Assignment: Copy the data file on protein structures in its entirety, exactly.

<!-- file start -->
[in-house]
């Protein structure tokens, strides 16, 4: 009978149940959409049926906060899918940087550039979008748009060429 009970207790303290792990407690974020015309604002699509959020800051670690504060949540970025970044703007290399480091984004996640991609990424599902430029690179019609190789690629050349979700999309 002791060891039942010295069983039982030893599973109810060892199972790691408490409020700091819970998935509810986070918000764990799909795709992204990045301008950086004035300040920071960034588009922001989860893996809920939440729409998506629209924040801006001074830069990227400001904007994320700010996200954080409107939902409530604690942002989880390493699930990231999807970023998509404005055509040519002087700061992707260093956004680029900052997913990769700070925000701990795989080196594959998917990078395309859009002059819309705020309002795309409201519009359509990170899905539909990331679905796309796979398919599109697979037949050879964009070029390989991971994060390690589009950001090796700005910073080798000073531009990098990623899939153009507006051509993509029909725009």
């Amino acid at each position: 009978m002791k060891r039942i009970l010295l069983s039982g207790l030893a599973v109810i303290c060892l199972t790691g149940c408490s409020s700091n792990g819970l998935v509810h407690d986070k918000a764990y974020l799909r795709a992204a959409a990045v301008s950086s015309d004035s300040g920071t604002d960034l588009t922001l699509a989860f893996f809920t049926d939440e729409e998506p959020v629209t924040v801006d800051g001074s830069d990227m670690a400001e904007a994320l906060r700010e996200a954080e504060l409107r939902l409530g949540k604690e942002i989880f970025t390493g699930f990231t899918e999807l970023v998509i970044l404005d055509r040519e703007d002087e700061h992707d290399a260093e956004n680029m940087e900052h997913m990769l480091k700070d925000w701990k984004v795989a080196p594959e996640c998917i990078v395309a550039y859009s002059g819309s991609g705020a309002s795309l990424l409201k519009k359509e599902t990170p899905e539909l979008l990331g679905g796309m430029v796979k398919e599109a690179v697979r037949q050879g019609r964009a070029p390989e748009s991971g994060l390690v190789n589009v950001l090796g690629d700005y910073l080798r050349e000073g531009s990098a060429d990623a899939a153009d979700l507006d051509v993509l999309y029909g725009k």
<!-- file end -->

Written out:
[in-house]
């Protein structure tokens, strides 16, 4: 009978149940959409049926906060899918940087550039979008748009060429 009970207790303290792990407690974020015309604002699509959020800051670690504060949540970025970044703007290399480091984004996640991609990424599902430029690179019609190789690629050349979700999309 002791060891039942010295069983039982030893599973109810060892199972790691408490409020700091819970998935509810986070918000764990799909795709992204990045301008950086004035300040920071960034588009922001989860893996809920939440729409998506629209924040801006001074830069990227400001904007994320700010996200954080409107939902409530604690942002989880390493699930990231999807970023998509404005055509040519002087700061992707260093956004680029900052997913990769700070925000701990795989080196594959998917990078395309859009002059819309705020309002795309409201519009359509990170899905539909990331679905796309796979398919599109697979037949050879964009070029390989991971994060390690589009950001090796700005910073080798000073531009990098990623899939153009507006051509993509029909725009």
């Amino acid at each position: 009978m002791k060891r039942i009970l010295l069983s039982g207790l030893a599973v109810i303290c060892l199972t790691g149940c408490s409020s700091n792990g819970l998935v509810h407690d986070k918000a764990y974020l799909r795709a992204a959409a990045v301008s950086s015309d004035s300040g920071t604002d960034l588009t922001l699509a989860f893996f809920t049926d939440e729409e998506p959020v629209t924040v801006d800051g001074s830069d990227m670690a400001e904007a994320l906060r700010e996200a954080e504060l409107r939902l409530g949540k604690e942002i989880f970025t390493g699930f990231t899918e999807l970023v998509i970044l404005d055509r040519e703007d002087e700061h992707d290399a260093e956004n680029m940087e900052h997913m990769l480091k700070d925000w701990k984004v795989a080196p594959e996640c998917i990078v395309a550039y859009s002059g819309s991609g705020a309002s795309l990424l409201k519009k359509e599902t990170p899905e539909l979008l990331g679905g796309m430029v796979k398919e599109a690179v697979r037949q050879g019609r964009a070029p390989e748009s991971g994060l390690v190789n589009v950001l090796g690629d700005y910073l080798r050349e000073g531009s990098a060429d990623a899939a153009d979700l507006d051509v993509l999309y029909g725009k």